A resolution from Sen. John Kennedy of Louisiana and Sen.
Going further than just repealing the rules, the agency said it did not have the legal authority used in 2015 to regulate internet providers.
While Collins' support had been public leading up to the vote, Murkowski's and Kennedy's "yes" votes came as a surprise to some.
A final vote is expected later on Wednesday afternoon. The measure can not be filibustered in the Senate. If it does pass the House, it still could face a presidential veto.
The agency past year eliminated Obama-era rules forbidding internet service providers from blocking or slow web traffic.
The regulations are strongly supported by liberals and online companies including Amazon, Netflix, Facebook and Google and dozens of smaller web-based companies. Mississippi Republican Roger Wicker argued that net neutrality resulted in heavy-handed government regulation that stifled innovation. Telecommunications companies oppose the regulations.
"The grandparents, the gamers, the gearheads, the geeks, the GIF-makers, the Generations X, Y, and Z. This movement to save net neutrality is made up of every walk of American life", he said.
Markey said that vote was the most important that the Senate had taken on the internet.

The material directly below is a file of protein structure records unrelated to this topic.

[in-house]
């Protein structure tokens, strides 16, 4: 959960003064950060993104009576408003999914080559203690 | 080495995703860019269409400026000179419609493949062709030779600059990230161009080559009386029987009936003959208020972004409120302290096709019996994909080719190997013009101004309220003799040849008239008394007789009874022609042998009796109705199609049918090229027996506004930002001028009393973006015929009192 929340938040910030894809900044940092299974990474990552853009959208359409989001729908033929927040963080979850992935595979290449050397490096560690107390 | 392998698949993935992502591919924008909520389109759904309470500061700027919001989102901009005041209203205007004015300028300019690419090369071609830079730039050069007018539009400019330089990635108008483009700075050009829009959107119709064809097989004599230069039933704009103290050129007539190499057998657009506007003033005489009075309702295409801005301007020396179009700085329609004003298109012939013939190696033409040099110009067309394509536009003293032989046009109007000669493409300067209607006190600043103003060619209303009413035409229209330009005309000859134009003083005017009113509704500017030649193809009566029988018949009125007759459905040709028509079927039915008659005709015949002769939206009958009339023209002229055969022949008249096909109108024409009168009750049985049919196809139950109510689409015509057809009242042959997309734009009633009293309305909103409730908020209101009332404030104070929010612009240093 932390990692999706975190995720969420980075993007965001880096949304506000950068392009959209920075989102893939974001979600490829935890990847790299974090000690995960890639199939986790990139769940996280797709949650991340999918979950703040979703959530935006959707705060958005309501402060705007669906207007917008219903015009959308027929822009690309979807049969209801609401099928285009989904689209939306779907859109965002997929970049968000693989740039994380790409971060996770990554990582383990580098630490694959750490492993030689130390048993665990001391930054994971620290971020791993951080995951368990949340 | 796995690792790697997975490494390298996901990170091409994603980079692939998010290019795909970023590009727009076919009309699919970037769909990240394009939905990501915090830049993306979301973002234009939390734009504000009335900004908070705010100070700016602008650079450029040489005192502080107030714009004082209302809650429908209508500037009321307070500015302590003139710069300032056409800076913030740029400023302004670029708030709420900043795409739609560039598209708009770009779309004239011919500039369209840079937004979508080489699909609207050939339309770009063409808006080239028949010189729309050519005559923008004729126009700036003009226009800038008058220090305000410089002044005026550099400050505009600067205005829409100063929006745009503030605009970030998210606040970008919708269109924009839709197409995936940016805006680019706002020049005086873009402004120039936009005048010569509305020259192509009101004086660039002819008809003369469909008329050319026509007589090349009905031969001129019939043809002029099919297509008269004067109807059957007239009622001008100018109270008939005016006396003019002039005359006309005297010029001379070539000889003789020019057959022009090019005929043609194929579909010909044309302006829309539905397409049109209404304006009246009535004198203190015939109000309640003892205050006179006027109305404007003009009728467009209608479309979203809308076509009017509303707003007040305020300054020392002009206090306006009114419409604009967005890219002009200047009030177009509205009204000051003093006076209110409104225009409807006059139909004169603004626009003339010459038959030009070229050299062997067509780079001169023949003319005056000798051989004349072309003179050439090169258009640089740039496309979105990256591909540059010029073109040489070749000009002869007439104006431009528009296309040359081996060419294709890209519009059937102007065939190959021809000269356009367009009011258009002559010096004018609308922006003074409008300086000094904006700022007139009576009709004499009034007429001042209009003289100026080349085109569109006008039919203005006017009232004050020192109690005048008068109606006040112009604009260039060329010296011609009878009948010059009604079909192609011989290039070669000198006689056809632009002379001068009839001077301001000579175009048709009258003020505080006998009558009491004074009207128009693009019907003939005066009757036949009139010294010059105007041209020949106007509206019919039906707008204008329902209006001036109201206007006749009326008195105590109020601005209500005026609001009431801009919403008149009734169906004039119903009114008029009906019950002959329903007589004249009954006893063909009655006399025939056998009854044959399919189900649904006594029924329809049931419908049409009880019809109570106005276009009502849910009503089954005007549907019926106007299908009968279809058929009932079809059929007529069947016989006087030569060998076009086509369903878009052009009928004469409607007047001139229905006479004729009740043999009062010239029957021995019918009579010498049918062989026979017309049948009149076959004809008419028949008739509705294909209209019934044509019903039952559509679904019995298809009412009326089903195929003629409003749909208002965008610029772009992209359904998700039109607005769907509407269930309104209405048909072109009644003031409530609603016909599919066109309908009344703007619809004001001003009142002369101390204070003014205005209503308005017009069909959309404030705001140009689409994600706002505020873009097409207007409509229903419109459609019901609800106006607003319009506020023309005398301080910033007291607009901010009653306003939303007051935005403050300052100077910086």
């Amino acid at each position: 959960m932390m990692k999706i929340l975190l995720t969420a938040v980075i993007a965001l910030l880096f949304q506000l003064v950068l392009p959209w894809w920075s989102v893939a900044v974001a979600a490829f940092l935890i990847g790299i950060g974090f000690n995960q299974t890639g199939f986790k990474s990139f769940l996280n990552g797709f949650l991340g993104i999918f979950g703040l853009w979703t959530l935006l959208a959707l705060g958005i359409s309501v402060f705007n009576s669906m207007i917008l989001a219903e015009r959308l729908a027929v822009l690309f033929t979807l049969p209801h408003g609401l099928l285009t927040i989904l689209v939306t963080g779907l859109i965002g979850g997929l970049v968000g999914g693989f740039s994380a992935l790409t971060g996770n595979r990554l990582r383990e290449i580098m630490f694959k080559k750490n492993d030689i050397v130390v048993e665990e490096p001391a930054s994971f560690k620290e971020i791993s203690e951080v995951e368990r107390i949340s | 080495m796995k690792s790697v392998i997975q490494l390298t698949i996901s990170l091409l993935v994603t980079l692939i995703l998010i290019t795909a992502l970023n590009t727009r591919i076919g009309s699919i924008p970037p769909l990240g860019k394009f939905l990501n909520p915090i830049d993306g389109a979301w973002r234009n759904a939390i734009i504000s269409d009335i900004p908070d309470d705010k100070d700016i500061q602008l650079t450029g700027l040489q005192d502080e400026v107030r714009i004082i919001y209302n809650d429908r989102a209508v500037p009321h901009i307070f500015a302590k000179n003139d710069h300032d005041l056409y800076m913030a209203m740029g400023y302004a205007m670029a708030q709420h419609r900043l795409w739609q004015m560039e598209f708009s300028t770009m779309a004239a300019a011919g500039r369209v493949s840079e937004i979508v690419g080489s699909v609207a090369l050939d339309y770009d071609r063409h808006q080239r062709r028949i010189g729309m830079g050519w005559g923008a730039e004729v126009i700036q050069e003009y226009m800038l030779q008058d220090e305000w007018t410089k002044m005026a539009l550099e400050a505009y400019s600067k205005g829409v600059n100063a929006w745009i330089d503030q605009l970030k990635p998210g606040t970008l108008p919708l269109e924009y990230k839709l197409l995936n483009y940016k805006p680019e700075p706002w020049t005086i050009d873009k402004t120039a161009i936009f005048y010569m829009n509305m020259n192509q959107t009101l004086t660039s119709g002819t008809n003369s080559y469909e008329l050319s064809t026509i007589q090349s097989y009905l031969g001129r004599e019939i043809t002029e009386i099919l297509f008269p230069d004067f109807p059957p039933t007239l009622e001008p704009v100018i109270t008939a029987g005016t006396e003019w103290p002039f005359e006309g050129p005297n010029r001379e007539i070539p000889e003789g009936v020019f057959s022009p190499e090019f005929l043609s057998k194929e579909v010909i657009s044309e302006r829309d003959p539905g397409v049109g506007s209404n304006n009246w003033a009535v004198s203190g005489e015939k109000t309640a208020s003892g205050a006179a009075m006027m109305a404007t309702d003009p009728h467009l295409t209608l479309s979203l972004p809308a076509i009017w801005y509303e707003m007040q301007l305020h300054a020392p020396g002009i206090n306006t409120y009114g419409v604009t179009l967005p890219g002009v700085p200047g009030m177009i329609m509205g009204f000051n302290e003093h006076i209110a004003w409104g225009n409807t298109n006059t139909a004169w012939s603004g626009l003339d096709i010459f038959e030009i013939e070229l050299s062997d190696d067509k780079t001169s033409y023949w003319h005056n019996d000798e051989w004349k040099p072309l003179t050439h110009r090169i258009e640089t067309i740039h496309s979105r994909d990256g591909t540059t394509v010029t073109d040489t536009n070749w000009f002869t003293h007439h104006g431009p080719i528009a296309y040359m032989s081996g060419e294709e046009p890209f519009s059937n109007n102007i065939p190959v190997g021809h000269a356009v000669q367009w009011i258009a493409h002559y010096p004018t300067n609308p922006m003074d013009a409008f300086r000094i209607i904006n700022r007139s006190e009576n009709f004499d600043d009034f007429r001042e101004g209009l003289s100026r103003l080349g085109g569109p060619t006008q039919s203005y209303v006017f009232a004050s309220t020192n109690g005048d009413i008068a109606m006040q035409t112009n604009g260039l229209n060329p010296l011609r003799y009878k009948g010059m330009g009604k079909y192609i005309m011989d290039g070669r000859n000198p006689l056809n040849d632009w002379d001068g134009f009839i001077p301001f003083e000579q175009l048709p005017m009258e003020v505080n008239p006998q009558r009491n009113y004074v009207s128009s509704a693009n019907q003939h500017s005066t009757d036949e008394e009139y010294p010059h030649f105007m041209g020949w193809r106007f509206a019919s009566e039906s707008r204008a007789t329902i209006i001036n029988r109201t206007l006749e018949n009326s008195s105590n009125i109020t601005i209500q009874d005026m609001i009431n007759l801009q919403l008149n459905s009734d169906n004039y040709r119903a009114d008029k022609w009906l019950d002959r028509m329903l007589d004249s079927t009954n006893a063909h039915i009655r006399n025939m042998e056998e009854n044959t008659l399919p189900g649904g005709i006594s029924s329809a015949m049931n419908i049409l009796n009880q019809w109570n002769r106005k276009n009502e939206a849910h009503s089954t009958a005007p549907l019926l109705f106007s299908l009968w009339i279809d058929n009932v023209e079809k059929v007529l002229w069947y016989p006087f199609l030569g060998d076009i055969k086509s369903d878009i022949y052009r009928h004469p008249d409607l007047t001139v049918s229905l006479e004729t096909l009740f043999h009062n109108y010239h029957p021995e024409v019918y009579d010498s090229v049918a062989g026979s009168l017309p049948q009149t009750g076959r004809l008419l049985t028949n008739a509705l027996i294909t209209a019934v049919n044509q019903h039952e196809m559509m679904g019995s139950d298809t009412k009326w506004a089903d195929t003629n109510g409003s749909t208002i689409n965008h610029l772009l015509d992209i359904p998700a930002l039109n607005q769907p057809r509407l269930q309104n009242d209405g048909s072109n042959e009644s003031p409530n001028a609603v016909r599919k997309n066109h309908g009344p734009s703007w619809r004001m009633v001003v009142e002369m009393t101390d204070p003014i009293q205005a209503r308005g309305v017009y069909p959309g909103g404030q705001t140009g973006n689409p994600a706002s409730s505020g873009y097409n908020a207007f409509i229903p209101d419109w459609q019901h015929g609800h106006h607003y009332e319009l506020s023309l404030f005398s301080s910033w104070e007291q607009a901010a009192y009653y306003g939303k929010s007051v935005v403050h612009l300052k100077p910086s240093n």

Sen. Ed Markey, D-Mass. introduced the Congressional Review Act resolution to overturn the repeal in February. In other cases, the provider can negotiate with a website for "fast lanes" to users.
A path forward for the resolution in the House is unclear. "This resolution takes us in the wrong direction, and we should reject it".
The FCC decided in 2015 to reclassify internet service providers as common carriers under a 1996 law.
At some point, however, there does need to be a legislative solution to what has become an unnecessary partisan impasse on an issue of critical national importance. "Well, some on the other side of the aisle reached the cynical conclusion that exploiting concern about the internet outweighed the value of working with Republicans to pass net neutrality protections".
Democrats are indeed guilty of stretching out the repeal effort to serve political ends, and may even be hoping to keep net neutrality out of new legislation in the hope that they can do exactly the same thing that the FCC has done this time but in reverse under a new administration.
Still, it is unclear what fate may await the measure in the House. Matthew Sparks, a spokesman for House Majority Leader Kevin McCarthy of California, would not tell the Post if the House would take up the CRA, but mentioned that the body was working on a separate bill "to permanently address" net neutrality.
As to whether rural areas are likely to be impacted differently by the repeal of net neutrality than urban areas, Turner-Lee said that there already is a divide in access to internet service.